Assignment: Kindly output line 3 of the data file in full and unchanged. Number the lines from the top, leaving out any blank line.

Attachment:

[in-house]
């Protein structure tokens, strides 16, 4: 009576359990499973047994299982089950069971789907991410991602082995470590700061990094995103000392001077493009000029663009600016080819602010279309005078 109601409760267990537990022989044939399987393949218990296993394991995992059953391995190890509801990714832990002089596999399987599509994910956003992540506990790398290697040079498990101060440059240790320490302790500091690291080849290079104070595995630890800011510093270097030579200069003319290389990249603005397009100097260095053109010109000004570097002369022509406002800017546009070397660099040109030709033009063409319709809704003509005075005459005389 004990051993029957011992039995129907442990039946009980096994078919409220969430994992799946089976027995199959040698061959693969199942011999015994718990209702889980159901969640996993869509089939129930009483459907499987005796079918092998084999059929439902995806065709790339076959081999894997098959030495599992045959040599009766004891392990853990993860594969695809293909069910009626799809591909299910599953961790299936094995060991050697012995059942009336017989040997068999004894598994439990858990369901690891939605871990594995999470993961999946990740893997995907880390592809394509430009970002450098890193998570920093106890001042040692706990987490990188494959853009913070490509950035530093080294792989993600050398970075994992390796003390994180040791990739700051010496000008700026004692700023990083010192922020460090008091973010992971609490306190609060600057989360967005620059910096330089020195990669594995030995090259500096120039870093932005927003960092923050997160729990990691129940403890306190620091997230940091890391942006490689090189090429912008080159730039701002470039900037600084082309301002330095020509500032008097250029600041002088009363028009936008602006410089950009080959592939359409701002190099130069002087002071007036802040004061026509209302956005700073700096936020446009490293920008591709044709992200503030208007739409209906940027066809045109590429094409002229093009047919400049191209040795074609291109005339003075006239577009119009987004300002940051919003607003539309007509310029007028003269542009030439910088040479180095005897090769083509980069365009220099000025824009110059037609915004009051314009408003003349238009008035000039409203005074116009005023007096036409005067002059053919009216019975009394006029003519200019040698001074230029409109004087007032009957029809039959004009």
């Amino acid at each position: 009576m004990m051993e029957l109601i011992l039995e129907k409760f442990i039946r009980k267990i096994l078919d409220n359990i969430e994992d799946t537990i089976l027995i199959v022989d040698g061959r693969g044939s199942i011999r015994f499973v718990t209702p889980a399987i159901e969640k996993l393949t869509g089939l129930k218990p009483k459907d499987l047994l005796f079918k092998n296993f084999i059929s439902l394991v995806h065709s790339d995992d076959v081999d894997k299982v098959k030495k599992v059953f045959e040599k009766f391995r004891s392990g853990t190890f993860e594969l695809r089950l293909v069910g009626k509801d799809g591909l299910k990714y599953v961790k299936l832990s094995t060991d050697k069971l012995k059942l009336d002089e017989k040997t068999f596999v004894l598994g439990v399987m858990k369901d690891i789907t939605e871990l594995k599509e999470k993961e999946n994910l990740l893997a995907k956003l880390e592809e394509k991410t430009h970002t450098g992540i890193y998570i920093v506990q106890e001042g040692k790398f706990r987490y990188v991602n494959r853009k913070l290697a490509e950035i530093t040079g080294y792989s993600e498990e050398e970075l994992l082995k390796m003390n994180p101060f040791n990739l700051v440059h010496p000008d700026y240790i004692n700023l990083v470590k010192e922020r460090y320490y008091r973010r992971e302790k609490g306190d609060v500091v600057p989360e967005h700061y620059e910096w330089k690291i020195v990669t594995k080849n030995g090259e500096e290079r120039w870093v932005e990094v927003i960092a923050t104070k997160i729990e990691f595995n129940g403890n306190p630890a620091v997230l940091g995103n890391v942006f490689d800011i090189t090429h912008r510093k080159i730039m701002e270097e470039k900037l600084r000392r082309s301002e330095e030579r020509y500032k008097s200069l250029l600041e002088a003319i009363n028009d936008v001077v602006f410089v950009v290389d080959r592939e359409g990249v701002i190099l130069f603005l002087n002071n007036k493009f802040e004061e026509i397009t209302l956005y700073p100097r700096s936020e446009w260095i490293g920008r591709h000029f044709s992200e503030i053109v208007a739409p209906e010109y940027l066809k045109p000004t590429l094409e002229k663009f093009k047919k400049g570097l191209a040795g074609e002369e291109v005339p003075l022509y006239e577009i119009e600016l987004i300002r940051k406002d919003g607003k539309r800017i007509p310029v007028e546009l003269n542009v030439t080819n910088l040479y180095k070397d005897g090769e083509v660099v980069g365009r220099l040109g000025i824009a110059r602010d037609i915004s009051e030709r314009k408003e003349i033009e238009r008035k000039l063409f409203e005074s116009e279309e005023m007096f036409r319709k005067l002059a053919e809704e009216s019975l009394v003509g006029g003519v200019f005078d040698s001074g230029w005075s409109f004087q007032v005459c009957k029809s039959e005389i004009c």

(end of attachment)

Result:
């Amino acid at each position: 009576m004990m051993e029957l109601i011992l039995e129907k409760f442990i039946r009980k267990i096994l078919d409220n359990i969430e994992d799946t537990i089976l027995i199959v022989d040698g061959r693969g044939s199942i011999r015994f499973v718990t209702p889980a399987i159901e969640k996993l393949t869509g089939l129930k218990p009483k459907d499987l047994l005796f079918k092998n296993f084999i059929s439902l394991v995806h065709s790339d995992d076959v081999d894997k299982v098959k030495k599992v059953f045959e040599k009766f391995r004891s392990g853990t190890f993860e594969l695809r089950l293909v069910g009626k509801d799809g591909l299910k990714y599953v961790k299936l832990s094995t060991d050697k069971l012995k059942l009336d002089e017989k040997t068999f596999v004894l598994g439990v399987m858990k369901d690891i789907t939605e871990l594995k599509e999470k993961e999946n994910l990740l893997a995907k956003l880390e592809e394509k991410t430009h970002t450098g992540i890193y998570i920093v506990q106890e001042g040692k790398f706990r987490y990188v991602n494959r853009k913070l290697a490509e950035i530093t040079g080294y792989s993600e498990e050398e970075l994992l082995k390796m003390n994180p101060f040791n990739l700051v440059h010496p000008d700026y240790i004692n700023l990083v470590k010192e922020r460090y320490y008091r973010r992971e302790k609490g306190d609060v500091v600057p989360e967005h700061y620059e910096w330089k690291i020195v990669t594995k080849n030995g090259e500096e290079r120039w870093v932005e990094v927003i960092a923050t104070k997160i729990e990691f595995n129940g403890n306190p630890a620091v997230l940091g995103n890391v942006f490689d800011i090189t090429h912008r510093k080159i730039m701002e270097e470039k900037l600084r000392r082309s301002e330095e030579r020509y500032k008097s200069l250029l600041e002088a003319i009363n028009d936008v001077v602006f410089v950009v290389d080959r592939e359409g990249v701002i190099l130069f603005l002087n002071n007036k493009f802040e004061e026509i397009t209302l956005y700073p100097r700096s936020e446009w260095i490293g920008r591709h000029f044709s992200e503030i053109v208007a739409p209906e010109y940027l066809k045109p000004t590429l094409e002229k663009f093009k047919k400049g570097l191209a040795g074609e002369e291109v005339p003075l022509y006239e577009i119009e600016l987004i300002r940051k406002d919003g607003k539309r800017i007509p310029v007028e546009l003269n542009v030439t080819n910088l040479y180095k070397d005897g090769e083509v660099v980069g365009r220099l040109g000025i824009a110059r602010d037609i915004s009051e030709r314009k408003e003349i033009e238009r008035k000039l063409f409203e005074s116009e279309e005023m007096f036409r319709k005067l002059a053919e809704e009216s019975l009394v003509g006029g003519v200019f005078d040698s001074g230029w005075s409109f004087q007032v005459c009957k029809s039959e005389i004009c």